Friday

21 August 2015

“From everyone to whom much has been given, much will be required; and from one to whom much has been entrusted, even more will be demanded.” (v. 48)

Psalm: Psalm 73:1-14


Background

After the injunction not to worry about health, wealth and status in yesterday's passage, Jesus tells us what we really should worry about. The one thing we should focus on is the coming of God and of God's kingdom.

Luke's Gospel wants us to think of Christian existence within the expectation of the coming Son of Man. 'Son of Man' is one of the most difficult phrases in the New Testament and scholars have argued over it for decades. In Luke's Gospel the phrase often refers to the ministry of Jesus himself. Here, though, we can see 'Son of Man' moving from being a description of the Jesus' ministry to referring to the future - the one who is to come. No one knows the exact moment when God's final judgement is made present. So the best policy is to be prepared. Matthew 25 has a similar range of parables, including the famous story of the wise and foolish bridesmaids.

The next picture Jesus paints is unfamiliar - even distasteful - to most of us, for we take it for granted that slavery is a social evil with no redeeming features. But the master-slave relationship was universal in the ancient world, and everyone would have known about it. So Jesus takes a familiar concept, but gives it some shocking twists. For example, with the picture of a master putting on an apron and serving his slaves after they've done a hard day's work (verse 37) Jesus reverses the natural order of things in order to make a point.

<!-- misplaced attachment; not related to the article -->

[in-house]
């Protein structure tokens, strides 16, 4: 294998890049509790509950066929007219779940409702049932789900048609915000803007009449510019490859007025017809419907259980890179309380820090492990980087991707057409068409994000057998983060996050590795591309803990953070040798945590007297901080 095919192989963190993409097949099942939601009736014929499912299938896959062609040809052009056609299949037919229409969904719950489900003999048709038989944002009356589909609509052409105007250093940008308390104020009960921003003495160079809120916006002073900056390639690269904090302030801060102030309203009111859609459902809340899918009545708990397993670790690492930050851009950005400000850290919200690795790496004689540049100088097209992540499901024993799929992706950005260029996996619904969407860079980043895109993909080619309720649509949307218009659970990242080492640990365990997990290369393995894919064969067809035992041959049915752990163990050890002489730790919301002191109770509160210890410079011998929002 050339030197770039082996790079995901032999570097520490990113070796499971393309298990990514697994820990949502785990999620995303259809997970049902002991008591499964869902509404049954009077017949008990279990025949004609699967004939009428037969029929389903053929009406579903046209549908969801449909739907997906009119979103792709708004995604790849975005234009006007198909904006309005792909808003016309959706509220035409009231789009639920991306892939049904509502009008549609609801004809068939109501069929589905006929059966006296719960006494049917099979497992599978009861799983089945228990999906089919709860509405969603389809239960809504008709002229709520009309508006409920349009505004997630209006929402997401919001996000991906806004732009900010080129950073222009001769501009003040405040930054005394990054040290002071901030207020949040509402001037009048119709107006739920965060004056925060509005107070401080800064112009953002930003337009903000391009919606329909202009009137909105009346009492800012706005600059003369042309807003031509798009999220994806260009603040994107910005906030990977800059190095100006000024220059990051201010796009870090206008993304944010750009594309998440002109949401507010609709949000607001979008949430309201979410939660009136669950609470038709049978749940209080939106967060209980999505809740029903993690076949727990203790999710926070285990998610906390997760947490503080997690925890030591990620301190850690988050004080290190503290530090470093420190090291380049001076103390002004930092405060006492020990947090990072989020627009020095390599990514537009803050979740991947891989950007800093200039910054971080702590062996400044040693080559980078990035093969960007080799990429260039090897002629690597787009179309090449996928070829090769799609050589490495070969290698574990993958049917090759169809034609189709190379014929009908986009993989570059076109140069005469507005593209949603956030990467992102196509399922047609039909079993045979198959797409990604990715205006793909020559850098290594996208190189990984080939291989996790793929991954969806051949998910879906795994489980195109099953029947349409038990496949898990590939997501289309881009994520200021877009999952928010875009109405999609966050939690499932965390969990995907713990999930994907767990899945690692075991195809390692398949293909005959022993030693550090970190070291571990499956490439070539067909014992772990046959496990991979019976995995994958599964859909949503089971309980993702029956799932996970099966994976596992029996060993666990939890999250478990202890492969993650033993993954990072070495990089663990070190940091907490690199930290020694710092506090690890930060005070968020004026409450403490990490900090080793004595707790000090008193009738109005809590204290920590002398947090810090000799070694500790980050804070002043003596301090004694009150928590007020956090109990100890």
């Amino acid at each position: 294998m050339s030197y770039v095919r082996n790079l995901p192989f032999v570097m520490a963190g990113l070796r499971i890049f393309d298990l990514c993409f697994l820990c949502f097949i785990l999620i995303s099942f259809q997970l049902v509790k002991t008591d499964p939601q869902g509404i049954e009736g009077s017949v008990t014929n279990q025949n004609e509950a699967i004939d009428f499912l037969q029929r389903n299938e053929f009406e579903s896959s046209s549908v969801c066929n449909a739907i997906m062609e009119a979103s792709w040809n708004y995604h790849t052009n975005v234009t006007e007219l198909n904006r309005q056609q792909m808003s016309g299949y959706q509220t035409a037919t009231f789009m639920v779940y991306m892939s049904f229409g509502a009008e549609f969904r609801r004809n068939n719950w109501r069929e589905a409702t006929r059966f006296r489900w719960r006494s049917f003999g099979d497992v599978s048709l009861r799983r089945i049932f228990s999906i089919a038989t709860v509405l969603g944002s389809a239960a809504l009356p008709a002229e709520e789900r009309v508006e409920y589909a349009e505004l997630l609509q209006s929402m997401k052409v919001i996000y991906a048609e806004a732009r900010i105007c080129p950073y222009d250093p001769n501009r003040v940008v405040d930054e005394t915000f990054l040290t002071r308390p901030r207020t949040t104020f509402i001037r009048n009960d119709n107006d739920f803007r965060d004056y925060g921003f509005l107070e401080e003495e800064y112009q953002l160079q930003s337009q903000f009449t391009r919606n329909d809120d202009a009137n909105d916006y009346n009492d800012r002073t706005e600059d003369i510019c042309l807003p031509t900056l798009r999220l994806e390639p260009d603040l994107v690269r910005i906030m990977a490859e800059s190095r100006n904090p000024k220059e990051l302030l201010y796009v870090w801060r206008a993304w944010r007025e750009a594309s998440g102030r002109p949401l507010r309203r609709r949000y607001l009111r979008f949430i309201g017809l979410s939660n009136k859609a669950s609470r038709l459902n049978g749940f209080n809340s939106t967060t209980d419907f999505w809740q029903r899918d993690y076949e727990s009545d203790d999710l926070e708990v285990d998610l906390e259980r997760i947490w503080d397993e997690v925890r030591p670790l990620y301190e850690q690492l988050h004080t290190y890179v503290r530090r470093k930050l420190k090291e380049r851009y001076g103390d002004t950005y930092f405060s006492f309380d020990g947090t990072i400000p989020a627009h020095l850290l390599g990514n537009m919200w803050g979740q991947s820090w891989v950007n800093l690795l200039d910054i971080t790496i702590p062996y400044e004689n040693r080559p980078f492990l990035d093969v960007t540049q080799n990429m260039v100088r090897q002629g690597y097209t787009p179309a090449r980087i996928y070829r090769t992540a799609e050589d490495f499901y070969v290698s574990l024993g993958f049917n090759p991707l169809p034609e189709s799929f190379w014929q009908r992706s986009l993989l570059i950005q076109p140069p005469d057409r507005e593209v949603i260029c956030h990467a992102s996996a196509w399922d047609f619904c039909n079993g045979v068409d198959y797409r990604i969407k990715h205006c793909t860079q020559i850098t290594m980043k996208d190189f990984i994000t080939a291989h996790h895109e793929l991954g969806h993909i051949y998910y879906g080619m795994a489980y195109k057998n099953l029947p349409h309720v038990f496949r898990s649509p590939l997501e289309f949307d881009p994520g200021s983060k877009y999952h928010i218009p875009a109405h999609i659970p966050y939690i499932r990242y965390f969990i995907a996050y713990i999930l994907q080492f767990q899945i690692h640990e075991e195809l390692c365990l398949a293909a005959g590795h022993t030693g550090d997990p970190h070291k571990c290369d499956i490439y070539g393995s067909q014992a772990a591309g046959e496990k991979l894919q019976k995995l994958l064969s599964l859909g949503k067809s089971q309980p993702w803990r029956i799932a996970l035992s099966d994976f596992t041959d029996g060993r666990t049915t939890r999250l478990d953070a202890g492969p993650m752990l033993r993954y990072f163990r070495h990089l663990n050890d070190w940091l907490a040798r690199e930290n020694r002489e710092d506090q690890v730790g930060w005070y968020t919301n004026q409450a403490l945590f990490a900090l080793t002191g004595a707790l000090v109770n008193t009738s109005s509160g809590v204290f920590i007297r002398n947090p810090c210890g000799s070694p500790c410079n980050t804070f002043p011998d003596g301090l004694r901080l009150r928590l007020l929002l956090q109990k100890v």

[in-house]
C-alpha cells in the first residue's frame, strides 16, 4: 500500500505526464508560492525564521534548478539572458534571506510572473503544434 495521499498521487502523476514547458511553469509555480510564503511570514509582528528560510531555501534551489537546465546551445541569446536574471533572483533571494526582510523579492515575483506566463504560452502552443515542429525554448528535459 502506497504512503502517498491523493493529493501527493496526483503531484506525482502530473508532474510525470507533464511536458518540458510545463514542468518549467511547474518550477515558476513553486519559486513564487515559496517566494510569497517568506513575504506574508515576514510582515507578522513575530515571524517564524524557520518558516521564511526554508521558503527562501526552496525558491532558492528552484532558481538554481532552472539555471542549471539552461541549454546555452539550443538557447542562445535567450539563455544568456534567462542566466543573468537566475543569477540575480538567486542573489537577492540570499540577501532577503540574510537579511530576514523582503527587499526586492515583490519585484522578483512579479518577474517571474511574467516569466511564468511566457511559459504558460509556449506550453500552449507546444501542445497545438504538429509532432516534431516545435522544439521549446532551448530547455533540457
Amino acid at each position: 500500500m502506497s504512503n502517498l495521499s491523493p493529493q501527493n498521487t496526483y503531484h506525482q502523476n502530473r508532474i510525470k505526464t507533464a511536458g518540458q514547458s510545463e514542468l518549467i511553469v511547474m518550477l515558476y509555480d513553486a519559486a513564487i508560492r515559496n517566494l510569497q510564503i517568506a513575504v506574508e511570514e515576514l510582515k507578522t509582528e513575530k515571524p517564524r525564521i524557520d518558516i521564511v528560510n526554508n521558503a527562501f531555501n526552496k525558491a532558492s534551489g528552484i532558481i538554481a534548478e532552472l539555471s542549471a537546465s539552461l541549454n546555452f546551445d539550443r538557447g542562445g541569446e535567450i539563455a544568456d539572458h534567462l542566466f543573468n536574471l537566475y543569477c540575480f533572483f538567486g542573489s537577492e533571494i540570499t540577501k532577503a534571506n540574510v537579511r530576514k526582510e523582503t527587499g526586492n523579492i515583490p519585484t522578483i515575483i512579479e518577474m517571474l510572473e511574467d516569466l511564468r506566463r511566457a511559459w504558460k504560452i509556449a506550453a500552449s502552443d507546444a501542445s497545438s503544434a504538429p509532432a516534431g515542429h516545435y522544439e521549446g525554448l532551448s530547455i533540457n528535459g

Jesus' hearers would also have been familiar with the thief in the night - it's a picture that crops up in several places in the New Testament. The point is to live in the present as if God's future kingdom were already here. That's exactly how Jesus himself lived, and that is what he urges on his followers.

And behind these pictures from contemporary life was another picture, one drawn from the story of Israel. Exodus 12:11 talks about the Israelites having their loins girded as they prepare to set off for freedom and eat their last meal, the Passover. The people of God have always been told to live as if the future were already present.


To Ponder

  • What kind of picture, drawn from the contemporary world, would express (for you) the message that Jesus presents here?
  • What would it mean for you to live as if the future was already here? 


Bible notes author: The Revd Dr Richard Clutterbuck

  • Sign up for e-newslettersKeep in touch with what interests you